Characters in E-Learning

Characters in E-Learning #18: Challenge | Recap

One of the most active topics in our community is around using characters in online courses. Whether they’re photographic, illustrated, or animated, and whether you call them avatars, talking heads, on-screen coaches, or pedagogical agents, instructional characters can help connect your learners to the content.

Examples of characters in e-learning

Presenter character

A popular way to use characters in courses is as a virtual host or presenter that guides your learners through the e-learning course.

View the character host example

Interactive Characters

Using interactive markers and labels you can introduce your learners to a cast of real or fictitious characters.

Interactive Characters

View the interactive character example

Challenge of the week

This week your challenge is to show us how to use characters in e-learning. You can create static slides that show character-based ideas, or build something more dynamic to show the interaction between characters.


You can use Articulate Storyline, Articulate Studio ’09, Articulate Studio ’13, or PowerPoint to show your character-inspired interactions.


Forum discussions


Additional resources

Last week’s e-learning job aids challenge

You guys sure dragged out some amazing examples for our last weekly challenge. One of the things I love about these challenges is the way you all bring your own individual touch to each one.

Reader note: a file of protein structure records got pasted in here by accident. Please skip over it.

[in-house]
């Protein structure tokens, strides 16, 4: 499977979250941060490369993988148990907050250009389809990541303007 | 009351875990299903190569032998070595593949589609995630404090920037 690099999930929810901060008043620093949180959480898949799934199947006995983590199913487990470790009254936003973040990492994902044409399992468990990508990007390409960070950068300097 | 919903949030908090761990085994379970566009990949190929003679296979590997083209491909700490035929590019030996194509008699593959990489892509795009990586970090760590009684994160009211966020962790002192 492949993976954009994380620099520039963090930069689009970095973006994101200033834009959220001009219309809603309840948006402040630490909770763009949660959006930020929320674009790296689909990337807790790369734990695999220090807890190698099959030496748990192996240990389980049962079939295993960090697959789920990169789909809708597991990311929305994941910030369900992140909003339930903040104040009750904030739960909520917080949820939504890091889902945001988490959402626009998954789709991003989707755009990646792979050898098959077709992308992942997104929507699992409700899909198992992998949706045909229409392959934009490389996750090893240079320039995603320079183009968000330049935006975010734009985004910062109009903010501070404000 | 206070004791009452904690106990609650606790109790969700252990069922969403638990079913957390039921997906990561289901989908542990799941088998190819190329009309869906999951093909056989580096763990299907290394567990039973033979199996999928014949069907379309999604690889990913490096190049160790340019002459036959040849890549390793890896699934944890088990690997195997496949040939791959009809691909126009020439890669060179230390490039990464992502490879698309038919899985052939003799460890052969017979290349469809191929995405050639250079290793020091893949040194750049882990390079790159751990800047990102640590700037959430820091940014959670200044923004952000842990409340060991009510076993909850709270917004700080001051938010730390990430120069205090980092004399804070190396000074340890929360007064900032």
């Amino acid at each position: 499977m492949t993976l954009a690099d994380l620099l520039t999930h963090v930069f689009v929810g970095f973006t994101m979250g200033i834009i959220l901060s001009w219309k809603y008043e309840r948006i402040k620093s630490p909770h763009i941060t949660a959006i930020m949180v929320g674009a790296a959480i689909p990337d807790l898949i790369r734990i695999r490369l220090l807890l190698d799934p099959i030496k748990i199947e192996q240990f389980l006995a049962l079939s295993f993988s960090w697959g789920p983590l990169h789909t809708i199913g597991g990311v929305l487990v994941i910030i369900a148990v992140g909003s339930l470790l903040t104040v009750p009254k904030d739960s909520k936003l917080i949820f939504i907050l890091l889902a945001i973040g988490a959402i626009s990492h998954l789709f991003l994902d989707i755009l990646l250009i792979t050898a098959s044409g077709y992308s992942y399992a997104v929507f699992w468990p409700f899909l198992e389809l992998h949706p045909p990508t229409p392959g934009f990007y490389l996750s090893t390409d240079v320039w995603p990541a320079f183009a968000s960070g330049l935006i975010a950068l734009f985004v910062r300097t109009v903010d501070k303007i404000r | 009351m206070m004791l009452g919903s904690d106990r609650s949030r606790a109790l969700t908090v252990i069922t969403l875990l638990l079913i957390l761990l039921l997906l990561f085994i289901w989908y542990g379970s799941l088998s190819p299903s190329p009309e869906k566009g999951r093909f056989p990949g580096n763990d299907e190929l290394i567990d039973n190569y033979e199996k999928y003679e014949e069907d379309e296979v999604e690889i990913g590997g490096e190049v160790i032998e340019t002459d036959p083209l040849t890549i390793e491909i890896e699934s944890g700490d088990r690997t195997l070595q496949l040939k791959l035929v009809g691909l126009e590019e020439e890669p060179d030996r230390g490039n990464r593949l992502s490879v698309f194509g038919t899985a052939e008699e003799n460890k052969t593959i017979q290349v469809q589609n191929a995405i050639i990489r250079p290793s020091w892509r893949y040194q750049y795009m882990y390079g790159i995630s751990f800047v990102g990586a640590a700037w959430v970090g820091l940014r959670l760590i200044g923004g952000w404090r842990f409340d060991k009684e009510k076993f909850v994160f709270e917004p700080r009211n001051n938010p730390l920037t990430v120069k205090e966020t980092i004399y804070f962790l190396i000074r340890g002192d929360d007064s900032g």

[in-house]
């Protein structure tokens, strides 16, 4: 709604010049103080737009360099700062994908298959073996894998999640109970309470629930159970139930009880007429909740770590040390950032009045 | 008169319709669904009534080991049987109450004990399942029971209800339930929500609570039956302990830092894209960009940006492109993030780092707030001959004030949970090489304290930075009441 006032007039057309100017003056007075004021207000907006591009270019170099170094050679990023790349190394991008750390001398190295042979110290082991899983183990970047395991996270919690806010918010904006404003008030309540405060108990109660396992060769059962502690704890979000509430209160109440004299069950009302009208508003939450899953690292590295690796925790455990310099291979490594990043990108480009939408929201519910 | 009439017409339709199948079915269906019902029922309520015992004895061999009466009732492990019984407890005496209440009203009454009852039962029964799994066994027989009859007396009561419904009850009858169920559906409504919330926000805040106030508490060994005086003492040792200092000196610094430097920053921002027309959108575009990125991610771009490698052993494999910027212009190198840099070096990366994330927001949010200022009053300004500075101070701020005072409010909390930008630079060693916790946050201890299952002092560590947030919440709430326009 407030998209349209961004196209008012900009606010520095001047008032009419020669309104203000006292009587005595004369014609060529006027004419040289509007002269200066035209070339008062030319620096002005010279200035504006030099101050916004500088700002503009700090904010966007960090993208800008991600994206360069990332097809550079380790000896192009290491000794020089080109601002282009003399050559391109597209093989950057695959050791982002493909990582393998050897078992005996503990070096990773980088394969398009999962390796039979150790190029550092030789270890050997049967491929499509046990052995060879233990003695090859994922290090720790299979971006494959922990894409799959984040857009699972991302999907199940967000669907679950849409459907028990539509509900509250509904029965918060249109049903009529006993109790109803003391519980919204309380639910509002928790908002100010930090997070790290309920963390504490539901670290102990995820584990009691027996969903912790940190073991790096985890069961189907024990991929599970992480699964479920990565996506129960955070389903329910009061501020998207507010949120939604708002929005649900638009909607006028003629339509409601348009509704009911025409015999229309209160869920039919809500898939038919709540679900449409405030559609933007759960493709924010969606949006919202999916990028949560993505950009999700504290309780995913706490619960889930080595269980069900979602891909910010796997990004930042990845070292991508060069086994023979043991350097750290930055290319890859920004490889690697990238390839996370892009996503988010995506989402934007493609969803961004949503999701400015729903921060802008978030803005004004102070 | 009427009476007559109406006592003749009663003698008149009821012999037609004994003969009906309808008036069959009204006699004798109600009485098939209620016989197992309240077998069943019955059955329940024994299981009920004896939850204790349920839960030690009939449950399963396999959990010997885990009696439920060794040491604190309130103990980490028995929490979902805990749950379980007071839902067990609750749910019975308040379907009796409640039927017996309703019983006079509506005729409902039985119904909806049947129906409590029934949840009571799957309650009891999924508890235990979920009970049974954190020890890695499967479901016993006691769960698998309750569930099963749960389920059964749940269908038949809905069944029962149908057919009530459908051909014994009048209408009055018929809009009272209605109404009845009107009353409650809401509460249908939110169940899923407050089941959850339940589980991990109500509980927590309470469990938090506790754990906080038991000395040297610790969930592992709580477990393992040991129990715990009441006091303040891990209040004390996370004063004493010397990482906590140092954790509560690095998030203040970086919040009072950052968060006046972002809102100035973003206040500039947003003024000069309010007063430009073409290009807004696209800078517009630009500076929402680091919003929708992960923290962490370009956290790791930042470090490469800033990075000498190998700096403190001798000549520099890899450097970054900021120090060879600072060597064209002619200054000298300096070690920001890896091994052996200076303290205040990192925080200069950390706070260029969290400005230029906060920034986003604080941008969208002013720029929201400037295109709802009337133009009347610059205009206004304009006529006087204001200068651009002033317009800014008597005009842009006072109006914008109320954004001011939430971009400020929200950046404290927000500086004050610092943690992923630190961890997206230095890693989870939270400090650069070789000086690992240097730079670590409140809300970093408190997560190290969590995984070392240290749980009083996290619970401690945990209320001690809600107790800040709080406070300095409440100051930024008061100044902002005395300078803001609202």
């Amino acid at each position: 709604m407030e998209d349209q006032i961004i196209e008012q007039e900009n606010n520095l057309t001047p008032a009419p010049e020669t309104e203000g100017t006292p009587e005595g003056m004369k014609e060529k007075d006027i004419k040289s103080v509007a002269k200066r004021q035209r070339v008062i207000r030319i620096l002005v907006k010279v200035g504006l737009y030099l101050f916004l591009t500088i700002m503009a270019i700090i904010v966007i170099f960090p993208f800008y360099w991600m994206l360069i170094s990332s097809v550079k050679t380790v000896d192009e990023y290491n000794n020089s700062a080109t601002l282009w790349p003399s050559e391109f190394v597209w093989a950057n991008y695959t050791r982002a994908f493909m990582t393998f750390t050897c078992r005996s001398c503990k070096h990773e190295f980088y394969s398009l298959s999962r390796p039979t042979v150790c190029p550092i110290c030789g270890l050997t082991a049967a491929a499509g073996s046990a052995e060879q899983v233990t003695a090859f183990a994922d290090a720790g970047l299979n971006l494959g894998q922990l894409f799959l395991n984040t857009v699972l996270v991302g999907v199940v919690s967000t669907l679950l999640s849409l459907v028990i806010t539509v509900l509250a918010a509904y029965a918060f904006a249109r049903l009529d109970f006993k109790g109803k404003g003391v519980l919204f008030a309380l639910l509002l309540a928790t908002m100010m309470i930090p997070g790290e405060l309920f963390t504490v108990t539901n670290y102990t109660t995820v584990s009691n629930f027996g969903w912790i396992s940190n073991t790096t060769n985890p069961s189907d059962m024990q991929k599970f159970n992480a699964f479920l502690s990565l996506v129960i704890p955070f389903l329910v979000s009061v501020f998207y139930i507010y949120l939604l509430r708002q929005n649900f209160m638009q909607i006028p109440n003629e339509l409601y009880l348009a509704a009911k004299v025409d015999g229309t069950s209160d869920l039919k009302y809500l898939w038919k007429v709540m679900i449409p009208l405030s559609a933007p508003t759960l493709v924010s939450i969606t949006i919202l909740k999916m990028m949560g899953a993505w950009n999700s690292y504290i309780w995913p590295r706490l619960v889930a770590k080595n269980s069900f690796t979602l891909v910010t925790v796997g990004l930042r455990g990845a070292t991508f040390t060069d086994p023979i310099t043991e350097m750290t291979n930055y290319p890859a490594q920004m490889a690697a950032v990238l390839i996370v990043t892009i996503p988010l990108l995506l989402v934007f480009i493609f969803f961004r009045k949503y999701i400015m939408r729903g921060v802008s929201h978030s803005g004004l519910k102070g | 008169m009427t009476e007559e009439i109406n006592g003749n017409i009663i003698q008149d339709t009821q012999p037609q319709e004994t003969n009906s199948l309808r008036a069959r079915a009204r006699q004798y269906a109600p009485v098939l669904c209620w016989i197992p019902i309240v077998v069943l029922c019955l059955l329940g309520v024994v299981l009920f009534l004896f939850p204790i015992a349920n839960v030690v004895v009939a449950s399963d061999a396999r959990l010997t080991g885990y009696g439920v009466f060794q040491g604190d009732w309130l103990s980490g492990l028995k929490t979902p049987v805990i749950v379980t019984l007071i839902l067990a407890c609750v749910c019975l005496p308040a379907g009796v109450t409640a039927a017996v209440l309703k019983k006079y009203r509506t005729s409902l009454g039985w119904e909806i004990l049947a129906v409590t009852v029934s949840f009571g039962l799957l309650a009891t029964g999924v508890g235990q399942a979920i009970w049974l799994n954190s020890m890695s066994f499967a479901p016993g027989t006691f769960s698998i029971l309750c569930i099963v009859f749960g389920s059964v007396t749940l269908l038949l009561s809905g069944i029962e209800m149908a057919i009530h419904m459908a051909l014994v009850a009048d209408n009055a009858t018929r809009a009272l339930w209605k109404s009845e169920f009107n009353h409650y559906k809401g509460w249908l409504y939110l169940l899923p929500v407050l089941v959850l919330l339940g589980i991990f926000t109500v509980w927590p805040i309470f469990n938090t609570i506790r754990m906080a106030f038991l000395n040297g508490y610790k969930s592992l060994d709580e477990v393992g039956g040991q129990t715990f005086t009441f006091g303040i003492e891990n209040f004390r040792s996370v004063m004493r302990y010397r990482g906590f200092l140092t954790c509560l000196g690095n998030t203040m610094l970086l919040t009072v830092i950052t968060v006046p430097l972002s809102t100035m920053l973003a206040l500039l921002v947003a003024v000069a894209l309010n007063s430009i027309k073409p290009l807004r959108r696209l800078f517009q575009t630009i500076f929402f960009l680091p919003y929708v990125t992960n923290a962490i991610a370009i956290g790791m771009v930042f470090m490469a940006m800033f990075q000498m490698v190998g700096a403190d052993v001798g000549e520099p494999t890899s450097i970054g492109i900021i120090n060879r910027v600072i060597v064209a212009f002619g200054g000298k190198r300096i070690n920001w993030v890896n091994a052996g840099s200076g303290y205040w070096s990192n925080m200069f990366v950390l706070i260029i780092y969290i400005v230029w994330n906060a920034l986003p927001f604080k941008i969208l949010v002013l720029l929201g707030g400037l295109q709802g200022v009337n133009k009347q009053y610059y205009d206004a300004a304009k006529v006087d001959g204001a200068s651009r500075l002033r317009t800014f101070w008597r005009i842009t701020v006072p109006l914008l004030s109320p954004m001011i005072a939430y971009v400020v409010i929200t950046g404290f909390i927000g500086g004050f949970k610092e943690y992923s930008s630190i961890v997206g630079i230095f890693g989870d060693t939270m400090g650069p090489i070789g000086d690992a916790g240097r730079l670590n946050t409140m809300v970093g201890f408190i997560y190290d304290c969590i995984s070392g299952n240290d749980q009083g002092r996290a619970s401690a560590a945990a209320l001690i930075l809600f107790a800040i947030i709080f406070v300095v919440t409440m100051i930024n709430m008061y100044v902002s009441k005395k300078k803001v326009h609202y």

To help stay in character this week, check out the inspirational examples your fellow community members shared in the last challenge:

What's an e-learning challenge?

The weekly challenges are ongoing opportunities to learn, share, and build your e-learning portfolios. You can jump into any or all of the previous challenges anytime you want. We’ll feature your work and provide feedback if you request it.

Hope your week has character, E-Learning Heroes!

Christopher Lind
David Lindenberg
Kimberly Valliere
Jonathan Atleson
Jonathan Atleson

Rebecca's example of selecting a team reminded me of something. For what it's worth, here is a rejected pitch we tried for an Inclusion and Diversity course in Flash some years ago. In a triumph of word choice, the client Branding guru deemed the treatment to be "grotesque" and insisted we use photographic avatars, preferably happy. In this sequence of images, you can see the learner assembling an avatar to express an individual collection of diversity characteristics. I called this a "Diversatar." Hopefully, the learner would identify with their personal Diversatar without having to deal with actual sensitive diversity characteristics like race or gender. The body parts were adapted from the client's various networking equipment. Then the character was put into a scene in which they we... Expand

Jeff Kortenbosch
Ridvan  Saglam